Absolute airborne gravimetry with a cold atom sensor

Yannick Bidel*, Nassim Zahzam, Alexandre Bresson, Cédric Blanchard, Malo Cadoret, Arne V. Olesen, René Forsberg

*Corresponding author for this work

Research output: Contribution to journalJournal articleResearchpeer-review

Abstract

Measuring gravity from an aircraft is essential in geodesy, geophysics and exploration. It fills a gap between satellite techniques which have a low spatial resolution and traditional ground measurements which can only be performed on ground in accessible areas. Today, only relative sensors are available for airborne gravimetry. This is a major drawback because of the calibration and drift estimation procedures which lead to important operational constraints and measurement errors. Here, we report an absolute airborne gravimeter based on atom interferometry. This instrument has been first tested on a motion simulator leading to gravity measurements noise of 0.3 mGal for 75 s filtering time constant. Then, we realized an airborne campaign across Iceland in April 2017. From repeated line and crossing points, we obtain gravity measurements with an estimated error between 1.7 and 3.9 mGal. The airborne measurements have also been compared to upward continued ground gravity data and show differences with a standard deviation ranging from 3.3 to 6.2 mGal and a mean value ranging from − 0.7 to − 1.9 mGal.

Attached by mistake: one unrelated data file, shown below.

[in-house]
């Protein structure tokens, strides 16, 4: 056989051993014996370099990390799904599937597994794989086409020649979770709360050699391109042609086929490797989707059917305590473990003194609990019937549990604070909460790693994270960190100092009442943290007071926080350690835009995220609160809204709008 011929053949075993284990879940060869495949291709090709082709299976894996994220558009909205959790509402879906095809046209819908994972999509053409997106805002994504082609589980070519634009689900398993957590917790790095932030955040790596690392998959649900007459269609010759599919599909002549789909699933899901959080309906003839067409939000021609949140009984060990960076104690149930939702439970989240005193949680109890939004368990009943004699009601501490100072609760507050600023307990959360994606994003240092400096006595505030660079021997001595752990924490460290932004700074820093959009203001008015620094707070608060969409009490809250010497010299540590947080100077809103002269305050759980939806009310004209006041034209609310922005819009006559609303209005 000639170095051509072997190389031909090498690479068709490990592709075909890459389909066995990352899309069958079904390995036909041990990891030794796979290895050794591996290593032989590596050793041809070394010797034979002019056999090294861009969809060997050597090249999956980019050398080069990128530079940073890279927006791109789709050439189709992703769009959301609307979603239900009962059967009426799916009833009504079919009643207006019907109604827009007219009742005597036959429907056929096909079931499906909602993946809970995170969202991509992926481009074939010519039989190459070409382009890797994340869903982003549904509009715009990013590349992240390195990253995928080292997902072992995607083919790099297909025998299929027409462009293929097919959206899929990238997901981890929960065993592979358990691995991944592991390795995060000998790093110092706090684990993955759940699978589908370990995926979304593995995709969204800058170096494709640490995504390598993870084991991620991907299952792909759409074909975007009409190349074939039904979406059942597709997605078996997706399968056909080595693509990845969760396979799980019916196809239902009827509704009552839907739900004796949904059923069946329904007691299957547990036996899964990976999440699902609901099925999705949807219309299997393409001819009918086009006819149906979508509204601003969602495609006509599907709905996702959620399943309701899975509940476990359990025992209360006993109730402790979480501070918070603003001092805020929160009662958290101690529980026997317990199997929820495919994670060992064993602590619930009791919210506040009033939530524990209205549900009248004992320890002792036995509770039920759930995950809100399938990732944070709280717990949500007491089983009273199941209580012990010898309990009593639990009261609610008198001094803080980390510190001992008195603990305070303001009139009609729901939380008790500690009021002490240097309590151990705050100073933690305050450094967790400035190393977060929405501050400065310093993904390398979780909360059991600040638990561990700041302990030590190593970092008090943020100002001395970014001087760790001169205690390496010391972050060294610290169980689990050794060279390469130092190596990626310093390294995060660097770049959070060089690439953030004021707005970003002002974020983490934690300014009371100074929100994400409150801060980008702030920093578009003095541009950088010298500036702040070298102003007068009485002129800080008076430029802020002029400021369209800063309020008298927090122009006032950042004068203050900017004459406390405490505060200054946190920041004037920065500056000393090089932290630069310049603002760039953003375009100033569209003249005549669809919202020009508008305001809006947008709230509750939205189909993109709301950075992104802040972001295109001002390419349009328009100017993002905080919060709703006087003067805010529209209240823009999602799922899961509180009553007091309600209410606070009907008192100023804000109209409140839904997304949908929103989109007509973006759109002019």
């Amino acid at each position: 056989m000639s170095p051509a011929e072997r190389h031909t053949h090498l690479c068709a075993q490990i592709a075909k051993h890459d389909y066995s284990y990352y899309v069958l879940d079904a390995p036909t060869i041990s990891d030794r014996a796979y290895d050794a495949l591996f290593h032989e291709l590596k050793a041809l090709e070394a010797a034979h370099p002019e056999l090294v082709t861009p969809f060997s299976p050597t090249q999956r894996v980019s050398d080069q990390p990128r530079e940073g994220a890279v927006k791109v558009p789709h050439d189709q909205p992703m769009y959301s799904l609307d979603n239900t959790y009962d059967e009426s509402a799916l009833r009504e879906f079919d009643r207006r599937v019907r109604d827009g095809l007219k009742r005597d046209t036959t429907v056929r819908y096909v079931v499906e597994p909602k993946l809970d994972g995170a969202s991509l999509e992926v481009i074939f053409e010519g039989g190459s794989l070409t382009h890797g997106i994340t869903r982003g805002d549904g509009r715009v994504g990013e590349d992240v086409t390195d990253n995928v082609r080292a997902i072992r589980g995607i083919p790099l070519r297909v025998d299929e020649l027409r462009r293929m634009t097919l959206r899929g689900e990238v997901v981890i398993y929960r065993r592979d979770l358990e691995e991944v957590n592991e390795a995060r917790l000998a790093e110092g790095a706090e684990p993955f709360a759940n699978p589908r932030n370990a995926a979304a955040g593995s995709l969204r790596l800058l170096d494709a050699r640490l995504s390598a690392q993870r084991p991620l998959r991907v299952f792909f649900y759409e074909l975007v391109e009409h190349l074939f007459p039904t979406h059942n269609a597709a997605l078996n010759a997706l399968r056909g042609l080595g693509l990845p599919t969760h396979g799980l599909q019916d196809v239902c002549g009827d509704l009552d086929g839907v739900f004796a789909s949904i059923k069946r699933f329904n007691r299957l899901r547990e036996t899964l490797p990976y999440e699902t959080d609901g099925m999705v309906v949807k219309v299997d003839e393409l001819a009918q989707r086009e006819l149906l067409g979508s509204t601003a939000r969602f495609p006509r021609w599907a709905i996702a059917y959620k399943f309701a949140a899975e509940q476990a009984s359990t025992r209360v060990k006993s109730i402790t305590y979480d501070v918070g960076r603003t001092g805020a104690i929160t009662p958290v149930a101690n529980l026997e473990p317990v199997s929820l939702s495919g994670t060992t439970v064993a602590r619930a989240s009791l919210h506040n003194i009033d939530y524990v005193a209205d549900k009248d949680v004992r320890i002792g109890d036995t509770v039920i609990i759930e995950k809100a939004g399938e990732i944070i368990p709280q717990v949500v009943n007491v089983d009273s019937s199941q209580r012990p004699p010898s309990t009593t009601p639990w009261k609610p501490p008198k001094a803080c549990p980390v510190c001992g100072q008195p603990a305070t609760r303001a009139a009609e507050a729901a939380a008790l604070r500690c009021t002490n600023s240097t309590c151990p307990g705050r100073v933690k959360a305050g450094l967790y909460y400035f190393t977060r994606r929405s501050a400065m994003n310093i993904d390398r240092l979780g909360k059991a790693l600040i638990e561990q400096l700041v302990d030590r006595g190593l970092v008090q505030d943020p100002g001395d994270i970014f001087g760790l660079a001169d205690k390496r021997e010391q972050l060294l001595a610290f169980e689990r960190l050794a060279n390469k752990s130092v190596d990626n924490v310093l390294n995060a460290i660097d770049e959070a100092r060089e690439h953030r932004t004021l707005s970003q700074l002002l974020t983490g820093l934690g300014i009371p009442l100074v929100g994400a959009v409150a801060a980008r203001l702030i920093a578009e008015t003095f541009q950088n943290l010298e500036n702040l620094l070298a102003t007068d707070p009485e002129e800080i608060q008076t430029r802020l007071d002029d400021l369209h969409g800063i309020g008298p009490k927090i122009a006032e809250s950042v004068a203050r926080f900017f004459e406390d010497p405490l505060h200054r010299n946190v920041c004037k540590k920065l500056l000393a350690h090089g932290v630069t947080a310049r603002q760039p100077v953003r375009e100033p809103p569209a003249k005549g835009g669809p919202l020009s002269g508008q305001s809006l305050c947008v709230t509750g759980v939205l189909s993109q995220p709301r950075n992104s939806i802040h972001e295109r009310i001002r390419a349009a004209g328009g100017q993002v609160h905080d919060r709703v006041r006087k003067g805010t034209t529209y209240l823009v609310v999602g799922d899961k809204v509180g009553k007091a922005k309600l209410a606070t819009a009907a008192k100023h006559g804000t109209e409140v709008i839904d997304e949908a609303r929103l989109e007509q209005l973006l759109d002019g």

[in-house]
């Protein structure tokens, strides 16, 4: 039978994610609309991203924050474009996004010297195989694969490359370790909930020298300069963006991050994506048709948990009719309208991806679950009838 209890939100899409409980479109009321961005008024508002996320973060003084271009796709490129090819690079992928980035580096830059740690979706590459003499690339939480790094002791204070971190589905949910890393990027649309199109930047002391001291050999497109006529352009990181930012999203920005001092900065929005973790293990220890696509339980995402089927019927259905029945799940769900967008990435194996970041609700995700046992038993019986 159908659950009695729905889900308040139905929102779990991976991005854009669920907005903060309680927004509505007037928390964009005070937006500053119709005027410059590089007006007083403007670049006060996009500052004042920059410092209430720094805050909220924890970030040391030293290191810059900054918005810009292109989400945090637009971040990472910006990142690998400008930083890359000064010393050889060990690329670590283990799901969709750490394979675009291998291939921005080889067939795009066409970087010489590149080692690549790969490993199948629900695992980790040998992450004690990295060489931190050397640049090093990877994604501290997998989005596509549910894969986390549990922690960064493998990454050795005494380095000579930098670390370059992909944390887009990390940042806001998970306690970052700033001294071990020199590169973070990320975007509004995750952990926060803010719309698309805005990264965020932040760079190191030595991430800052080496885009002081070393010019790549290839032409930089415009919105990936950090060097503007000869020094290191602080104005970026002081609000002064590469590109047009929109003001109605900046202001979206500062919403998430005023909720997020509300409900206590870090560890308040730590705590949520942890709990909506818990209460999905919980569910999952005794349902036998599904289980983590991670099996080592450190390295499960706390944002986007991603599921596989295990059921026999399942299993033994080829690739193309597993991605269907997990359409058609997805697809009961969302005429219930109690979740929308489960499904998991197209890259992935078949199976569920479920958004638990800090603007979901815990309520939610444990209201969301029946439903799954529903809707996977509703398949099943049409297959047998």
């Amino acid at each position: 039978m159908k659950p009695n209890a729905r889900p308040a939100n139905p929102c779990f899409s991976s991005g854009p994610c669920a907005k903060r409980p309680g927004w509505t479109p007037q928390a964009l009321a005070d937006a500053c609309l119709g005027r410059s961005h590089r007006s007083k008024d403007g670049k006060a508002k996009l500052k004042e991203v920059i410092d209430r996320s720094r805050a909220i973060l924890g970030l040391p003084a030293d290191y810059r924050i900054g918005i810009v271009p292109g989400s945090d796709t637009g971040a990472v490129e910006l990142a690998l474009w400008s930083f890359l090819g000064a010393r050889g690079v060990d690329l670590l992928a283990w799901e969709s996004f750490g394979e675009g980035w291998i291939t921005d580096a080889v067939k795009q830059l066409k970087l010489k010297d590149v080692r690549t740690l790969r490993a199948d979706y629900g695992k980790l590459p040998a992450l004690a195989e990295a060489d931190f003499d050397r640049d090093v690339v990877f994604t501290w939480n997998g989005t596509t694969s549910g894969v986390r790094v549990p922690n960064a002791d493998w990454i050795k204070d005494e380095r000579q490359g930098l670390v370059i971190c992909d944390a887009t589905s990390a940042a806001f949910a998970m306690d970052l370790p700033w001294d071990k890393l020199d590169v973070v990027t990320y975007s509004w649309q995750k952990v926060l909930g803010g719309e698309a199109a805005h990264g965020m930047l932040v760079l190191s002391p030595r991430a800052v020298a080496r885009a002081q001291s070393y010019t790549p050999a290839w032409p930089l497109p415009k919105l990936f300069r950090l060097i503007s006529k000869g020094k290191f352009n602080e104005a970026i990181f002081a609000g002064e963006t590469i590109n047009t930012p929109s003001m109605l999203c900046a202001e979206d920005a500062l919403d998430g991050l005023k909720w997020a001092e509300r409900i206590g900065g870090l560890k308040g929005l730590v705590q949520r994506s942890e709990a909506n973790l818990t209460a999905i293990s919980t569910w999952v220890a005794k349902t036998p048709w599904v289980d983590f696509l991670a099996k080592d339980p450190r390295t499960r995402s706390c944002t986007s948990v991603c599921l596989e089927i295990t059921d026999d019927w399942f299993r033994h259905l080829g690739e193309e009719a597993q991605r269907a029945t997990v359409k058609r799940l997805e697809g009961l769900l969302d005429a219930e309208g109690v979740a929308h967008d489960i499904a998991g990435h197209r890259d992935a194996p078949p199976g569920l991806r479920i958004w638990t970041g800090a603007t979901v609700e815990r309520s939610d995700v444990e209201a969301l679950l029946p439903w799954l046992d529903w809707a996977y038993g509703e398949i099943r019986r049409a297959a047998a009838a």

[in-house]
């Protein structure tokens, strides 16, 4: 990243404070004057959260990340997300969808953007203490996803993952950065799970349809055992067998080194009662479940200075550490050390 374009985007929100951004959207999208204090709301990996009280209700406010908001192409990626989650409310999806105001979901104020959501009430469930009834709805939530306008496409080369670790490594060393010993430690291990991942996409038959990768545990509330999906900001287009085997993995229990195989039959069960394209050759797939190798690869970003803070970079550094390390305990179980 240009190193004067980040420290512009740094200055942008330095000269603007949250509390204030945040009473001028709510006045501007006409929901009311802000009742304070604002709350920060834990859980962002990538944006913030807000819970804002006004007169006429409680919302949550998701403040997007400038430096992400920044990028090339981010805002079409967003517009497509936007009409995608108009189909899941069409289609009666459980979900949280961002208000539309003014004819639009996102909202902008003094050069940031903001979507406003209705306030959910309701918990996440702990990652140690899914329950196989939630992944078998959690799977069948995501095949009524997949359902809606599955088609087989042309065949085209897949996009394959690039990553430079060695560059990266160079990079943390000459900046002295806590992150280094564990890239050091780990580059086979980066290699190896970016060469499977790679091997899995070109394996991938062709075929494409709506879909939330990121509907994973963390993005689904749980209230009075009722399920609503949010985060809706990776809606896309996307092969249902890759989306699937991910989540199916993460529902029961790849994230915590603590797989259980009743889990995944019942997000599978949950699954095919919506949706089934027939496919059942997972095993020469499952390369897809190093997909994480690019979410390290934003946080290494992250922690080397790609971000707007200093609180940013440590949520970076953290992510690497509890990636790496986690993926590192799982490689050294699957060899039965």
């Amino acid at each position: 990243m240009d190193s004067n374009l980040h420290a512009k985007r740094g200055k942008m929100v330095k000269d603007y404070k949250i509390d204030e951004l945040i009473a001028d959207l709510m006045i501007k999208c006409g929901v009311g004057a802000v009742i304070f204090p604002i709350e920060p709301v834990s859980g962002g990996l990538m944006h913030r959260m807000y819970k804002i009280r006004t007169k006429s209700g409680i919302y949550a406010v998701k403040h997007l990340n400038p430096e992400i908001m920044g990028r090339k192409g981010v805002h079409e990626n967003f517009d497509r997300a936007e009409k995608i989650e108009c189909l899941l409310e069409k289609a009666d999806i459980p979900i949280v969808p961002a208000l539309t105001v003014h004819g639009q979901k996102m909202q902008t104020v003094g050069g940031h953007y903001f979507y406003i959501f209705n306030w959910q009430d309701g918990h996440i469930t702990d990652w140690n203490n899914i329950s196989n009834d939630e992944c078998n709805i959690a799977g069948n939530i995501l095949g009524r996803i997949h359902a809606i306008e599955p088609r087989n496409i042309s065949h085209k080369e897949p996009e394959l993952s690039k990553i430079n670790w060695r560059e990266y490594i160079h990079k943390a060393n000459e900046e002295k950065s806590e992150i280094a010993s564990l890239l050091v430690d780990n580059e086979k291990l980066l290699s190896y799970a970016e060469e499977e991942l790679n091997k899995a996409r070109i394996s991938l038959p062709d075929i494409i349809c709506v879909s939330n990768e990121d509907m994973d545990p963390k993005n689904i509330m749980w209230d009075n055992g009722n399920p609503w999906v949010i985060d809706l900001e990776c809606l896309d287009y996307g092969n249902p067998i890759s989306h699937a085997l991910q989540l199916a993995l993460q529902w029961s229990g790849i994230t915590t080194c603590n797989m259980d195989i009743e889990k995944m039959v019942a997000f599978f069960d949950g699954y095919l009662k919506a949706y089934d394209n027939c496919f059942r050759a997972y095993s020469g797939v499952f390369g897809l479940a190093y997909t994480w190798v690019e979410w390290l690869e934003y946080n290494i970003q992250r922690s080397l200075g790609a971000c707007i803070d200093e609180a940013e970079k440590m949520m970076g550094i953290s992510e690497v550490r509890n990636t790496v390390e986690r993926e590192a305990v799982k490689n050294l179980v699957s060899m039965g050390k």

Original languageEnglish
JournalJournal of Geodesy
Volume94
Issue number2
ISSN0949-7714
DOIs
Publication statusAccepted/In press - 2020

Keywords

  • Gravimeter
  • Absolute
  • Airborne
  • Atom interferometry

Cite this